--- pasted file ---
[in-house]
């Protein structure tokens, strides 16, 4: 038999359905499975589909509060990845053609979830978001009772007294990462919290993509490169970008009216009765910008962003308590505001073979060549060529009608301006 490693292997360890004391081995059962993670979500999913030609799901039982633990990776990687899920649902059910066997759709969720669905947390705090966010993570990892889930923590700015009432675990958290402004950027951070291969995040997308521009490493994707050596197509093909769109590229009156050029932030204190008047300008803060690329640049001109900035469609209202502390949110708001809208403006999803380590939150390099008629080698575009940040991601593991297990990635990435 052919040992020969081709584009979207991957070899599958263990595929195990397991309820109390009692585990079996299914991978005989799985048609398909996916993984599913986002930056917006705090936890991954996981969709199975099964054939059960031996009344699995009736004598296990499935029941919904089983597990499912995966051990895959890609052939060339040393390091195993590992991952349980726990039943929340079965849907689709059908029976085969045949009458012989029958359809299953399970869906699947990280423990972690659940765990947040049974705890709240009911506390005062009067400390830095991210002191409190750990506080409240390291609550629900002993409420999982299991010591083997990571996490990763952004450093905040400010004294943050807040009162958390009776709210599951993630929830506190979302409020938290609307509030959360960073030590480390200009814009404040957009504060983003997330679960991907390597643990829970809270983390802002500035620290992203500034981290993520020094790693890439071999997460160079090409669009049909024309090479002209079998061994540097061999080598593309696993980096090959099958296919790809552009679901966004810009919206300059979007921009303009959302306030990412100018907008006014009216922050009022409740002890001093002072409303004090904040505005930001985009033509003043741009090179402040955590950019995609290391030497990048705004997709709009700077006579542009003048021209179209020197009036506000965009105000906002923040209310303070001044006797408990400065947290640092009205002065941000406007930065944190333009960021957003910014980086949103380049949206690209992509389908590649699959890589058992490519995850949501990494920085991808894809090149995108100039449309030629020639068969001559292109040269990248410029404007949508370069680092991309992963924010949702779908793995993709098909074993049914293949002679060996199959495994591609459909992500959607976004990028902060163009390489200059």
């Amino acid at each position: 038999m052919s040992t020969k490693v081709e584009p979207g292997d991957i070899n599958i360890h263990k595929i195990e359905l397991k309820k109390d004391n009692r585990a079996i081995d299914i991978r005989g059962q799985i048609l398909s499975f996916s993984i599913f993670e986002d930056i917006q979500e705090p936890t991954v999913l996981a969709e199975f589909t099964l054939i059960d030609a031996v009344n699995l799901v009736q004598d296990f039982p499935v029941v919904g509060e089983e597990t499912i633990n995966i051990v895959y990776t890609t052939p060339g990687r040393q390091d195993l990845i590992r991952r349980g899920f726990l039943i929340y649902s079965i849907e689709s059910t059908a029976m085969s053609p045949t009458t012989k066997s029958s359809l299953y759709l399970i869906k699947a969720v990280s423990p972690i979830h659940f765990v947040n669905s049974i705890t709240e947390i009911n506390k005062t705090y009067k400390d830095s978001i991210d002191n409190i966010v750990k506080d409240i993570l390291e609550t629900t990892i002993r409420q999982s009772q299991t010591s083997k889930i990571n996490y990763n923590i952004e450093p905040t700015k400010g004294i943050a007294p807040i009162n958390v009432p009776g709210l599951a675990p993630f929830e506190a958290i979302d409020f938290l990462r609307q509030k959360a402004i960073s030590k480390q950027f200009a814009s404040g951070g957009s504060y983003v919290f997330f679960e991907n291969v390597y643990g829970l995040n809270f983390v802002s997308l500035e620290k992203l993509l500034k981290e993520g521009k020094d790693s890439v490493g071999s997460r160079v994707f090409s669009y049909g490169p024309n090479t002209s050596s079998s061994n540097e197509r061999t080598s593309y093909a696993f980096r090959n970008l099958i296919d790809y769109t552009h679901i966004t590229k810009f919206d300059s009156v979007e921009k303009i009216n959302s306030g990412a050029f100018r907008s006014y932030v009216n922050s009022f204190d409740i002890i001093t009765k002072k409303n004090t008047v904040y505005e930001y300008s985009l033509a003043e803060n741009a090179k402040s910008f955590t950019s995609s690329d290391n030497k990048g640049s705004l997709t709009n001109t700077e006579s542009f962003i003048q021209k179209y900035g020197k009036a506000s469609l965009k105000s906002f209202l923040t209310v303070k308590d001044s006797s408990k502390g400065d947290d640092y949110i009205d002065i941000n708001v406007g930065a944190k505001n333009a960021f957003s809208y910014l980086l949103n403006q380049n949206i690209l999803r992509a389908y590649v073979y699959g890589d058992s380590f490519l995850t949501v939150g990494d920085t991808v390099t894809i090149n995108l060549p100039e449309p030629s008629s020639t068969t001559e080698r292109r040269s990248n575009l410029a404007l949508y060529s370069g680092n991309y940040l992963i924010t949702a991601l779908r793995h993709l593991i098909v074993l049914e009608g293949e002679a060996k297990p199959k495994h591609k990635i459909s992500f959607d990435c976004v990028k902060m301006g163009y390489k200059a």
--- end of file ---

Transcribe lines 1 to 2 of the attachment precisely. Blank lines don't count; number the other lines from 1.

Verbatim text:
[in-house]
């Protein structure tokens, strides 16, 4: 038999359905499975589909509060990845053609979830978001009772007294990462919290993509490169970008009216009765910008962003308590505001073979060549060529009608301006 490693292997360890004391081995059962993670979500999913030609799901039982633990990776990687899920649902059910066997759709969720669905947390705090966010993570990892889930923590700015009432675990958290402004950027951070291969995040997308521009490493994707050596197509093909769109590229009156050029932030204190008047300008803060690329640049001109900035469609209202502390949110708001809208403006999803380590939150390099008629080698575009940040991601593991297990990635990435 052919040992020969081709584009979207991957070899599958263990595929195990397991309820109390009692585990079996299914991978005989799985048609398909996916993984599913986002930056917006705090936890991954996981969709199975099964054939059960031996009344699995009736004598296990499935029941919904089983597990499912995966051990895959890609052939060339040393390091195993590992991952349980726990039943929340079965849907689709059908029976085969045949009458012989029958359809299953399970869906699947990280423990972690659940765990947040049974705890709240009911506390005062009067400390830095991210002191409190750990506080409240390291609550629900002993409420999982299991010591083997990571996490990763952004450093905040400010004294943050807040009162958390009776709210599951993630929830506190979302409020938290609307509030959360960073030590480390200009814009404040957009504060983003997330679960991907390597643990829970809270983390802002500035620290992203500034981290993520020094790693890439071999997460160079090409669009049909024309090479002209079998061994540097061999080598593309696993980096090959099958296919790809552009679901966004810009919206300059979007921009303009959302306030990412100018907008006014009216922050009022409740002890001093002072409303004090904040505005930001985009033509003043741009090179402040955590950019995609290391030497990048705004997709709009700077006579542009003048021209179209020197009036506000965009105000906002923040209310303070001044006797408990400065947290640092009205002065941000406007930065944190333009960021957003910014980086949103380049949206690209992509389908590649699959890589058992490519995850949501990494920085991808894809090149995108100039449309030629020639068969001559292109040269990248410029404007949508370069680092991309992963924010949702779908793995993709098909074993049914293949002679060996199959495994591609459909992500959607976004990028902060163009390489200059």